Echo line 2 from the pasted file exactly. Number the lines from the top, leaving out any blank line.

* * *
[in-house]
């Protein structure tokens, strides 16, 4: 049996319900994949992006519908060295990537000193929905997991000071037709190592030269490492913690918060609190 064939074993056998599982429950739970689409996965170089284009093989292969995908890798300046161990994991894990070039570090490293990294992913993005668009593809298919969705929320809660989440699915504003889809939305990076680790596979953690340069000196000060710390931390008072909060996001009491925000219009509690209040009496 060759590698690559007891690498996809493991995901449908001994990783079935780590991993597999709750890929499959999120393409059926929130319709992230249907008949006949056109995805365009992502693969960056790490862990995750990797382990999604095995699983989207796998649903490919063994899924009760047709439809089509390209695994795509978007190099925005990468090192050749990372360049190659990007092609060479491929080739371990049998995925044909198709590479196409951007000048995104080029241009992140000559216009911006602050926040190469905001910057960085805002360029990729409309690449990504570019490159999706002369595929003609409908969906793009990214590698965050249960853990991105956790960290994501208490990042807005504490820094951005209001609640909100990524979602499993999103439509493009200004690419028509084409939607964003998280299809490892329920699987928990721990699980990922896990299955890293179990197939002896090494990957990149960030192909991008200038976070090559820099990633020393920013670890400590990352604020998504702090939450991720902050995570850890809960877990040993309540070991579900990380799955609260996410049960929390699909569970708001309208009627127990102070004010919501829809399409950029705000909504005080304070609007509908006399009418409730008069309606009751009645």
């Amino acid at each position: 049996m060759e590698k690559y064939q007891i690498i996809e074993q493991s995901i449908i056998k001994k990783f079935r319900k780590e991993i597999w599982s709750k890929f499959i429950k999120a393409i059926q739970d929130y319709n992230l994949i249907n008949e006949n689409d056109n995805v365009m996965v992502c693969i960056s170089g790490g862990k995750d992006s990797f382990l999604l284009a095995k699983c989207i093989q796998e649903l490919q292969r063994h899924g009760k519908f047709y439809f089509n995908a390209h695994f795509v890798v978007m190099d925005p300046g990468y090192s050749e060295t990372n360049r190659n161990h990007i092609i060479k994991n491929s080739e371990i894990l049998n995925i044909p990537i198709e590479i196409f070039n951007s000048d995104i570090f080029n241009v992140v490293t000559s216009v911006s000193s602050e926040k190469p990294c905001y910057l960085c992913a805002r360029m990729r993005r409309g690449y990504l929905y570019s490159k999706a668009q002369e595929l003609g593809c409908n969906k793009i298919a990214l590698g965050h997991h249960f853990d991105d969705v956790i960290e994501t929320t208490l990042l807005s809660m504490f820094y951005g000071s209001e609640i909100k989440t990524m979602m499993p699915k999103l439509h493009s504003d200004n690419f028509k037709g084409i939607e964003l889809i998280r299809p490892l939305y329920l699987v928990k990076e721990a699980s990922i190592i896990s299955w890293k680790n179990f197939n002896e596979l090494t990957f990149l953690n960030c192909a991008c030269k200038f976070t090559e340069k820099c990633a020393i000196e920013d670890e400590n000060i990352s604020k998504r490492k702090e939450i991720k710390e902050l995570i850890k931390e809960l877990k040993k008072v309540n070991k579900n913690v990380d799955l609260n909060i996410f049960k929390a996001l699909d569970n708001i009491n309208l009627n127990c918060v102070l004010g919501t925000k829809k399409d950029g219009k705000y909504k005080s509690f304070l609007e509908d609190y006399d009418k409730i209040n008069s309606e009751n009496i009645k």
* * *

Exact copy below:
């Protein structure tokens, strides 16, 4: 049996319900994949992006519908060295990537000193929905997991000071037709190592030269490492913690918060609190 064939074993056998599982429950739970689409996965170089284009093989292969995908890798300046161990994991894990070039570090490293990294992913993005668009593809298919969705929320809660989440699915504003889809939305990076680790596979953690340069000196000060710390931390008072909060996001009491925000219009509690209040009496 060759590698690559007891690498996809493991995901449908001994990783079935780590991993597999709750890929499959999120393409059926929130319709992230249907008949006949056109995805365009992502693969960056790490862990995750990797382990999604095995699983989207796998649903490919063994899924009760047709439809089509390209695994795509978007190099925005990468090192050749990372360049190659990007092609060479491929080739371990049998995925044909198709590479196409951007000048995104080029241009992140000559216009911006602050926040190469905001910057960085805002360029990729409309690449990504570019490159999706002369595929003609409908969906793009990214590698965050249960853990991105956790960290994501208490990042807005504490820094951005209001609640909100990524979602499993999103439509493009200004690419028509084409939607964003998280299809490892329920699987928990721990699980990922896990299955890293179990197939002896090494990957990149960030192909991008200038976070090559820099990633020393920013670890400590990352604020998504702090939450991720902050995570850890809960877990040993309540070991579900990380799955609260996410049960929390699909569970708001309208009627127990102070004010919501829809399409950029705000909504005080304070609007509908006399009418409730008069309606009751009645």